Hydroclimate dipole drives multi-centennial variability in the western tropical North Atlantic Margin during the middle and late Holocene
    (American Geophysical Union, 2021-07-05) Sullivan, Richard M. ; van Hengstum, Peter J. ; Coats, Sloan ; Donnelly, Jeffrey P. ; Tamalavage, Anne E. ; Winkler, Tyler S. ; Albury, Nancy A.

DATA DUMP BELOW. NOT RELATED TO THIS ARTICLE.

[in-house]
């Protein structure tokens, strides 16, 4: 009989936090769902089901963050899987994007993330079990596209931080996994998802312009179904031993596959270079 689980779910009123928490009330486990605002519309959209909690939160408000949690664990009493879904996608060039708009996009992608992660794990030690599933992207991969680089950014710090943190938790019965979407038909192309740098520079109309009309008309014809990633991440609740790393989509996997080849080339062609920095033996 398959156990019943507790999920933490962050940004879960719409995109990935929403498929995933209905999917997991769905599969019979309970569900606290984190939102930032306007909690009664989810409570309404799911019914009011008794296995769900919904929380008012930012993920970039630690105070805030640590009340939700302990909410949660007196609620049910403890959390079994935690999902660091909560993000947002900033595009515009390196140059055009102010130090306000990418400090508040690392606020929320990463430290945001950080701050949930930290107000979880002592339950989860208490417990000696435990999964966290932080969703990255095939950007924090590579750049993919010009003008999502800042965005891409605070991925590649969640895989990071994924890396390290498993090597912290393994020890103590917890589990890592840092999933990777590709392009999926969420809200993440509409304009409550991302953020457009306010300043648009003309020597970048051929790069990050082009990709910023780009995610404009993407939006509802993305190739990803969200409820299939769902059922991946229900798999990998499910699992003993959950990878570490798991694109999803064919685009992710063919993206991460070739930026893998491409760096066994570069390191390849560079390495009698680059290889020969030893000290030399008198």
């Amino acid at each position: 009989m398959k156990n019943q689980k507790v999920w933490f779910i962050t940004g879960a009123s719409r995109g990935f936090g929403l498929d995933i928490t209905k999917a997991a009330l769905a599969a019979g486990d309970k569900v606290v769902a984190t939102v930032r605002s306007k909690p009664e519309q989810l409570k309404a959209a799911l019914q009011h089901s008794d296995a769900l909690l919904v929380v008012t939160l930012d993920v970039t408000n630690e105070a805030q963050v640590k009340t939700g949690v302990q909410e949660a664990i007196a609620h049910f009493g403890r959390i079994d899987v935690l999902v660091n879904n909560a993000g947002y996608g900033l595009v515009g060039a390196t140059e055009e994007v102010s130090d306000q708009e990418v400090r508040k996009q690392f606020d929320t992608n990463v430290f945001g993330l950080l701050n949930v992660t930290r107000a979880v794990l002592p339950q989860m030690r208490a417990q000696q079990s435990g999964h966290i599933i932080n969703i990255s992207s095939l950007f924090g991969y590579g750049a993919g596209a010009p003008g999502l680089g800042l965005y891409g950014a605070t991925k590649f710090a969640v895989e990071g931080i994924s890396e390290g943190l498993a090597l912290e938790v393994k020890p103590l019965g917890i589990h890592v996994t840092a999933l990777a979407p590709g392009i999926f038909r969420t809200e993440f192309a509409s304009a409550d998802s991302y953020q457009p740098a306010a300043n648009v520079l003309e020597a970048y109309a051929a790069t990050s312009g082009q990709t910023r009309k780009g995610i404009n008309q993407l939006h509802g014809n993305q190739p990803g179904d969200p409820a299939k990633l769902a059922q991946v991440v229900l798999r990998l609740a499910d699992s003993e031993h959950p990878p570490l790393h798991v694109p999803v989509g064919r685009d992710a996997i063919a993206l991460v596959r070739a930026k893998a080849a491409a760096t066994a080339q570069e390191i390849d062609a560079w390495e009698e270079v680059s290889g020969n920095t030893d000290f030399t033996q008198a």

Meridional shifts of the North Atlantic Subtropical High (NASH) western edge create a dipole that drives hydroclimate variability in the southeastern United States and Caribbean region. Southwest displacements suppress rainfall in the southern Caribbean. Northwest displacements drive southeast United States and northern Caribbean drying. Projections for the 21st century suggest a more meridionally displaced NASH, which jeopardizes Caribbean island communities dependent on rain-fed aquifers. While recent work indicates that Atlantic and Pacific Ocean-atmosphere variability influenced the NASH during the instrumental period, little is known about NASH behavior and subsequent hydroclimate responses over longer timescales. To address this limitation, we developed a ∼6000-years long rainfall record through the analysis of calcite raft deposits archived within sediments from a coastal sinkhole in the northeast Bahamas (Abaco Island). Increased (decreased) calcite raft deposition provides evidence for increased (decreased) rainfall driven by NASH variability. We use simulations from the Community Earth System Model to support this interpretation. These simulations improve our understanding of NASH behavior on timescales congruous with the reconstruction and suggest an important role for the state of the Pacific Ocean. Furthermore, model simulations and a compilation of regional hydroclimate reconstructions reveal that the NASH-driven dipole dominates northern and southern Caribbean rainfall on centennial timescales. These results bring Holocene Caribbean hydroclimate variability into sharper focus while providing important context for present and future changes to regional climate. Additionally, this study highlights the need for improved future predictions of the state of the Pacific Ocean to best inform water scarcity mitigation strategies for at-risk Caribbean communities.